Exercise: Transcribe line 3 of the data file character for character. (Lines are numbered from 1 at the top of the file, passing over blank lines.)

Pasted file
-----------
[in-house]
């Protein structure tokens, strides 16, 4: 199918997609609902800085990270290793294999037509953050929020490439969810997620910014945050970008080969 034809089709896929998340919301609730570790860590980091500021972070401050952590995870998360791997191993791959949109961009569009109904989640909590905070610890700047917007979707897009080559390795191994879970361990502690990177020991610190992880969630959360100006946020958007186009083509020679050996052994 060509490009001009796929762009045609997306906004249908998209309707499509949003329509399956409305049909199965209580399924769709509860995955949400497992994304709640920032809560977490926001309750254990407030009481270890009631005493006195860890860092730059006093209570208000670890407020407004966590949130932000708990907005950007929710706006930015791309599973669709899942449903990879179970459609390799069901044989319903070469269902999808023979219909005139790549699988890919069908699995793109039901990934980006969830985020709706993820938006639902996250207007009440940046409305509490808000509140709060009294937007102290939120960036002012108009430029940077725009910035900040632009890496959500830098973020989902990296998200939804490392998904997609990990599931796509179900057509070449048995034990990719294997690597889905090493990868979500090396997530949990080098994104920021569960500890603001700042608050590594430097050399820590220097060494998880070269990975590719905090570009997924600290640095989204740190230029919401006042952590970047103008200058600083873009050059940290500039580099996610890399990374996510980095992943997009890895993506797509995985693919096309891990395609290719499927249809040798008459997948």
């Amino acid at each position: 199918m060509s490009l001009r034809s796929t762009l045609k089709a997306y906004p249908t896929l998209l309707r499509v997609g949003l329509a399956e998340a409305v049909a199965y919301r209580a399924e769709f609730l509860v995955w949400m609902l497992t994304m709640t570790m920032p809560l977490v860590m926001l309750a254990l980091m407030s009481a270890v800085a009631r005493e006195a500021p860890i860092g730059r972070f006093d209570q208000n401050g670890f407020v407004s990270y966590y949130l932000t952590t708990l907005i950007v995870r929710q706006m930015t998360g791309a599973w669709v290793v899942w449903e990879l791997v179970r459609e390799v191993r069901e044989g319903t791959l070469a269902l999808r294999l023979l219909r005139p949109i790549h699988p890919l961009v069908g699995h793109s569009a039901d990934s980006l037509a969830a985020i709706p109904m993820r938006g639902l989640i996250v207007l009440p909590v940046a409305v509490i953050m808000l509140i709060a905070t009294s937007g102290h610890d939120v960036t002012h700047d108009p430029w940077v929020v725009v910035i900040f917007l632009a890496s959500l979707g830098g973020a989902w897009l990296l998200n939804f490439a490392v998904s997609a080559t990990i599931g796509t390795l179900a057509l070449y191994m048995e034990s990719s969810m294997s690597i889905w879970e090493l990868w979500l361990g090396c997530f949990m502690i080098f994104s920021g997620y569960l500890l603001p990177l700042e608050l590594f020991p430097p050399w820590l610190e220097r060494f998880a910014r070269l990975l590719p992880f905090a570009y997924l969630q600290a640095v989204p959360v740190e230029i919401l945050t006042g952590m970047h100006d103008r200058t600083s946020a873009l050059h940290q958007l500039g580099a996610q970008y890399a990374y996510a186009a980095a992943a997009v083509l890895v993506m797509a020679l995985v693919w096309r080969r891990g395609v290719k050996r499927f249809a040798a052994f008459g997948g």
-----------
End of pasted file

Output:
């Amino acid at each position: 199918m060509s490009l001009r034809s796929t762009l045609k089709a997306y906004p249908t896929l998209l309707r499509v997609g949003l329509a399956e998340a409305v049909a199965y919301r209580a399924e769709f609730l509860v995955w949400m609902l497992t994304m709640t570790m920032p809560l977490v860590m926001l309750a254990l980091m407030s009481a270890v800085a009631r005493e006195a500021p860890i860092g730059r972070f006093d209570q208000n401050g670890f407020v407004s990270y966590y949130l932000t952590t708990l907005i950007v995870r929710q706006m930015t998360g791309a599973w669709v290793v899942w449903e990879l791997v179970r459609e390799v191993r069901e044989g319903t791959l070469a269902l999808r294999l023979l219909r005139p949109i790549h699988p890919l961009v069908g699995h793109s569009a039901d990934s980006l037509a969830a985020i709706p109904m993820r938006g639902l989640i996250v207007l009440p909590v940046a409305v509490i953050m808000l509140i709060a905070t009294s937007g102290h610890d939120v960036t002012h700047d108009p430029w940077v929020v725009v910035i900040f917007l632009a890496s959500l979707g830098g973020a989902w897009l990296l998200n939804f490439a490392v998904s997609a080559t990990i599931g796509t390795l179900a057509l070449y191994m048995e034990s990719s969810m294997s690597i889905w879970e090493l990868w979500l361990g090396c997530f949990m502690i080098f994104s920021g997620y569960l500890l603001p990177l700042e608050l590594f020991p430097p050399w820590l610190e220097r060494f998880a910014r070269l990975l590719p992880f905090a570009y997924l969630q600290a640095v989204p959360v740190e230029i919401l945050t006042g952590m970047h100006d103008r200058t600083s946020a873009l050059h940290q958007l500039g580099a996610q970008y890399a990374y996510a186009a980095a992943a997009v083509l890895v993506m797509a020679l995985v693919w096309r080969r891990g395609v290719k050996r499927f249809a040798a052994f008459g997948g």